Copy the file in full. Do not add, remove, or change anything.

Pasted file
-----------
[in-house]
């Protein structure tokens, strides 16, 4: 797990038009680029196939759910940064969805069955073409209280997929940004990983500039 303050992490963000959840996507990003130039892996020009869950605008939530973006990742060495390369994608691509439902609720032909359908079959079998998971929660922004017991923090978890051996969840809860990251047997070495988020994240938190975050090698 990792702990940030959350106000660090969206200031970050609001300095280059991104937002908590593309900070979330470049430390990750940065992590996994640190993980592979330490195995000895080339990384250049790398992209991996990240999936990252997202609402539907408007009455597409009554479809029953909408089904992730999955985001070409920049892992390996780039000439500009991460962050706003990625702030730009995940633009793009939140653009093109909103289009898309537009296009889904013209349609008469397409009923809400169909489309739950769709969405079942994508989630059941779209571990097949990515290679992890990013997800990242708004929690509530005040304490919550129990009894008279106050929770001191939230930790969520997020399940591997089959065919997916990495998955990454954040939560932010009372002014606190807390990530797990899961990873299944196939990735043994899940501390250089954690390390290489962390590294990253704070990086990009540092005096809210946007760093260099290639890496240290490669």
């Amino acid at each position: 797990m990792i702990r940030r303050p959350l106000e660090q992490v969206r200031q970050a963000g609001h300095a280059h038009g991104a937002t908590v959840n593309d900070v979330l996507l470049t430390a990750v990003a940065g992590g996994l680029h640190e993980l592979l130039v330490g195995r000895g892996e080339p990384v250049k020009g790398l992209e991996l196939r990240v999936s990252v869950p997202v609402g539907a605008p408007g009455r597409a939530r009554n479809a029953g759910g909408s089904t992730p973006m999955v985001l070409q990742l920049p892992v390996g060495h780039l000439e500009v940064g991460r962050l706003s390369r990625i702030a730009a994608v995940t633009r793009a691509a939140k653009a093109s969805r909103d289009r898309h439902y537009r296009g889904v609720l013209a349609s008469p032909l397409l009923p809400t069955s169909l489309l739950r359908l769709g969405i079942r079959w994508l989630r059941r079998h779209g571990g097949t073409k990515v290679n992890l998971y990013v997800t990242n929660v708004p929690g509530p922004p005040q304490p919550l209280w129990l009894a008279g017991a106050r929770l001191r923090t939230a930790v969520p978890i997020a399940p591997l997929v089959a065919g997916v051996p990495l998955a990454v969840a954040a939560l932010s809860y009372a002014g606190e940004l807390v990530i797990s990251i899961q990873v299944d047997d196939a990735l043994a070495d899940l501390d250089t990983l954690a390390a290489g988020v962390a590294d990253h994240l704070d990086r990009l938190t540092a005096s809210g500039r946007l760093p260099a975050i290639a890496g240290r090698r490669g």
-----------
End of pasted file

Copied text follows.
[in-house]
């Protein structure tokens, strides 16, 4: 797990038009680029196939759910940064969805069955073409209280997929940004990983500039 303050992490963000959840996507990003130039892996020009869950605008939530973006990742060495390369994608691509439902609720032909359908079959079998998971929660922004017991923090978890051996969840809860990251047997070495988020994240938190975050090698 990792702990940030959350106000660090969206200031970050609001300095280059991104937002908590593309900070979330470049430390990750940065992590996994640190993980592979330490195995000895080339990384250049790398992209991996990240999936990252997202609402539907408007009455597409009554479809029953909408089904992730999955985001070409920049892992390996780039000439500009991460962050706003990625702030730009995940633009793009939140653009093109909103289009898309537009296009889904013209349609008469397409009923809400169909489309739950769709969405079942994508989630059941779209571990097949990515290679992890990013997800990242708004929690509530005040304490919550129990009894008279106050929770001191939230930790969520997020399940591997089959065919997916990495998955990454954040939560932010009372002014606190807390990530797990899961990873299944196939990735043994899940501390250089954690390390290489962390590294990253704070990086990009540092005096809210946007760093260099290639890496240290490669």
């Amino acid at each position: 797990m990792i702990r940030r303050p959350l106000e660090q992490v969206r200031q970050a963000g609001h300095a280059h038009g991104a937002t908590v959840n593309d900070v979330l996507l470049t430390a990750v990003a940065g992590g996994l680029h640190e993980l592979l130039v330490g195995r000895g892996e080339p990384v250049k020009g790398l992209e991996l196939r990240v999936s990252v869950p997202v609402g539907a605008p408007g009455r597409a939530r009554n479809a029953g759910g909408s089904t992730p973006m999955v985001l070409q990742l920049p892992v390996g060495h780039l000439e500009v940064g991460r962050l706003s390369r990625i702030a730009a994608v995940t633009r793009a691509a939140k653009a093109s969805r909103d289009r898309h439902y537009r296009g889904v609720l013209a349609s008469p032909l397409l009923p809400t069955s169909l489309l739950r359908l769709g969405i079942r079959w994508l989630r059941r079998h779209g571990g097949t073409k990515v290679n992890l998971y990013v997800t990242n929660v708004p929690g509530p922004p005040q304490p919550l209280w129990l009894a008279g017991a106050r929770l001191r923090t939230a930790v969520p978890i997020a399940p591997l997929v089959a065919g997916v051996p990495l998955a990454v969840a954040a939560l932010s809860y009372a002014g606190e940004l807390v990530i797990s990251i899961q990873v299944d047997d196939a990735l043994a070495d899940l501390d250089t990983l954690a390390a290489g988020v962390a590294d990253h994240l704070d990086r990009l938190t540092a005096s809210g500039r946007l760093p260099a975050i290639a890496g240290r090698r490669g």